Domestic and international hackers have targeted unemployment accounts from Florida to Massachusetts, redirecting funds to bank accounts changed without the knowledge of the account holder.
31-year-old Robert Nobrega Jr., a furloughed staffer with Hilton Orlando Bonnet Creek Hotel, discovered his Department of Economic Opportunity account was changed to have funds issued to a new bank account without his knowledge.
“Somebody went into my account on June 9 and changed the information,” Nobrega told News 6. ”Why didn’t the DEO tell me someone had changed my account? That’s on them not on me!”
The DEO delays and interrupted unemployment payments have been blamed on sheer volume and user error.
In May Gov. Ron DeSantis told reporters “nine times out of ten the applications are incomplete.”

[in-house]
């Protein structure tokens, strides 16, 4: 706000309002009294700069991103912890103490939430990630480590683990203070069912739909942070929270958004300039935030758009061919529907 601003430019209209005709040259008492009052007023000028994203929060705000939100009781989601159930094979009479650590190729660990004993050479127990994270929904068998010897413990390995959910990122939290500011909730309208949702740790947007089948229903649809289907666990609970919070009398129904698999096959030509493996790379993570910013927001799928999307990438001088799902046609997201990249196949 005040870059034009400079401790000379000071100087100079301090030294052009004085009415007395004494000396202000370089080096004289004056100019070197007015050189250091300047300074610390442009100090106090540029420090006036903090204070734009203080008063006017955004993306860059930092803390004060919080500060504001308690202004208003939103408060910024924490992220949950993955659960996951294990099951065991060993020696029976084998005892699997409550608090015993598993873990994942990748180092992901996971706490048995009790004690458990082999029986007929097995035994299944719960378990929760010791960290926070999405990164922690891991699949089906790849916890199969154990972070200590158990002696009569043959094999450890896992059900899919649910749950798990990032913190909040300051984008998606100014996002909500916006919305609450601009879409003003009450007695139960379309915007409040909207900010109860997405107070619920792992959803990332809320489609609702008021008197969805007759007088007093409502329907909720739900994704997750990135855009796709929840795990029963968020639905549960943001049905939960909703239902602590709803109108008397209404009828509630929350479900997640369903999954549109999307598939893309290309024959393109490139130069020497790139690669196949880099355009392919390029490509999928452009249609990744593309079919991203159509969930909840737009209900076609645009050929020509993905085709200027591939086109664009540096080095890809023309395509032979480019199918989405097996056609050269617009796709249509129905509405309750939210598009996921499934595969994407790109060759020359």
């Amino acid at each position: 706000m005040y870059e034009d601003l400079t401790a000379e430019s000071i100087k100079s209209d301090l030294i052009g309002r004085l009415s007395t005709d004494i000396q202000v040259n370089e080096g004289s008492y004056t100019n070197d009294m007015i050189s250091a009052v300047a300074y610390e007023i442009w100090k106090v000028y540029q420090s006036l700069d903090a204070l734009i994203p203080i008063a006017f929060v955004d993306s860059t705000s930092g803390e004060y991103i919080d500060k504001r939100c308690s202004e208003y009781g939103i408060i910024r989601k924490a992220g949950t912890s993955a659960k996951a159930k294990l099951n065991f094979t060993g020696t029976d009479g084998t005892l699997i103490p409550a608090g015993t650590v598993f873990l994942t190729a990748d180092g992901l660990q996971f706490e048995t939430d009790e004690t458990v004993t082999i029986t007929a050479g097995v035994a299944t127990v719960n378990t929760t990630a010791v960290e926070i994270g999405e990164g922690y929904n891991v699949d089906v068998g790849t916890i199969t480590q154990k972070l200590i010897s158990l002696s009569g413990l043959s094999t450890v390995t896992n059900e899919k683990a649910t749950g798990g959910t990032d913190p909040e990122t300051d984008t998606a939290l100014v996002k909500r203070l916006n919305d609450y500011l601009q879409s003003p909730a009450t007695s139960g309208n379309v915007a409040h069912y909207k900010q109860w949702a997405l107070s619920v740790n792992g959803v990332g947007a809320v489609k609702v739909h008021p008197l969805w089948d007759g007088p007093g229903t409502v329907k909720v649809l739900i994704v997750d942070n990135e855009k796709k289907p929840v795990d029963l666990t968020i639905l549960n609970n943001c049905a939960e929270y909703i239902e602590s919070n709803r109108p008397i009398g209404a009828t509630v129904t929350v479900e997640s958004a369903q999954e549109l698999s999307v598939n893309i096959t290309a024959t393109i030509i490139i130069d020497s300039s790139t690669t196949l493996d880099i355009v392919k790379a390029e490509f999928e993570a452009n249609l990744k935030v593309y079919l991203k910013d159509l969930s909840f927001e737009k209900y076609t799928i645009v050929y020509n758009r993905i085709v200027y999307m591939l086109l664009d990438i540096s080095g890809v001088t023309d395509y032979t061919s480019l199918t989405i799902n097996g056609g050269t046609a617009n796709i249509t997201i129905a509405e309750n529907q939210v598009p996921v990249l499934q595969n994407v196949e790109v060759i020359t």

Nobrega was furloughed on March 30 and his checks, both state and federal, were being deposited without issue.
Then he noticed a lag of five weeks without a check and contacted DEO staffers through an email blitz for help.
One employee called him back and told him the account had been altered.
The DEO was able to track the deposit to the phantom account and the funds were frozen.
Chris Hadnagy, CEO of Social-Engineer.com told News 6 COVID-19 has created a platform for high tech thieves to flourish.
“Hackers are looking at this as a pay day,” Hadnagy said Monday. ”A lot of times they’re just waiting for a couple of checks, taking the money and running.”
Hadnagy told News 6 anyone with an active DEO account should make sure the account has not been tampered with.
“People need to be constantly checking their accounts,” he said. “Sadly it’s what you have to do to keep your money safe.”
If you have an unemployment issue, email us at email@example.com.